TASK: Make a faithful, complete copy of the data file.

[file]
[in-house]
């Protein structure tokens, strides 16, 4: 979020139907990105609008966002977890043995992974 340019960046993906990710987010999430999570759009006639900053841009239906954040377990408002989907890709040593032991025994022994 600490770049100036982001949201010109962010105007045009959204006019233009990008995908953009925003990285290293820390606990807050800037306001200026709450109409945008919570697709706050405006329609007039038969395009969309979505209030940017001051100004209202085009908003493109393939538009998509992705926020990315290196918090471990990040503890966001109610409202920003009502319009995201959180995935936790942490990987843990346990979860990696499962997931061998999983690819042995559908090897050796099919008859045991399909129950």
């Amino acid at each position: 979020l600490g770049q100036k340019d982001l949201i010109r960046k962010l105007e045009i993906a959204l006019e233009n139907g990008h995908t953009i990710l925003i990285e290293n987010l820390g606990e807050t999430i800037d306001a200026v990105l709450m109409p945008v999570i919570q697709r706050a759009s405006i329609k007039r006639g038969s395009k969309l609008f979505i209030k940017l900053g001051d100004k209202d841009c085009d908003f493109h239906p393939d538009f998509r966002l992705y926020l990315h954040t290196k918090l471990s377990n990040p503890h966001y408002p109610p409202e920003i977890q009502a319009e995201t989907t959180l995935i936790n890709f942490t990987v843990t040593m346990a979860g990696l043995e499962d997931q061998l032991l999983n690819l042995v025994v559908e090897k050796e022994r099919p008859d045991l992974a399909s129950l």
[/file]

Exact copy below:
[in-house]
């Protein structure tokens, strides 16, 4: 979020139907990105609008966002977890043995992974 340019960046993906990710987010999430999570759009006639900053841009239906954040377990408002989907890709040593032991025994022994 600490770049100036982001949201010109962010105007045009959204006019233009990008995908953009925003990285290293820390606990807050800037306001200026709450109409945008919570697709706050405006329609007039038969395009969309979505209030940017001051100004209202085009908003493109393939538009998509992705926020990315290196918090471990990040503890966001109610409202920003009502319009995201959180995935936790942490990987843990346990979860990696499962997931061998999983690819042995559908090897050796099919008859045991399909129950």
């Amino acid at each position: 979020l600490g770049q100036k340019d982001l949201i010109r960046k962010l105007e045009i993906a959204l006019e233009n139907g990008h995908t953009i990710l925003i990285e290293n987010l820390g606990e807050t999430i800037d306001a200026v990105l709450m109409p945008v999570i919570q697709r706050a759009s405006i329609k007039r006639g038969s395009k969309l609008f979505i209030k940017l900053g001051d100004k209202d841009c085009d908003f493109h239906p393939d538009f998509r966002l992705y926020l990315h954040t290196k918090l471990s377990n990040p503890h966001y408002p109610p409202e920003i977890q009502a319009e995201t989907t959180l995935i936790n890709f942490t990987v843990t040593m346990a979860g990696l043995e499962d997931q061998l032991l999983n690819l042995v025994v559908e090897k050796e022994r099919p008859d045991l992974a399909s129950l």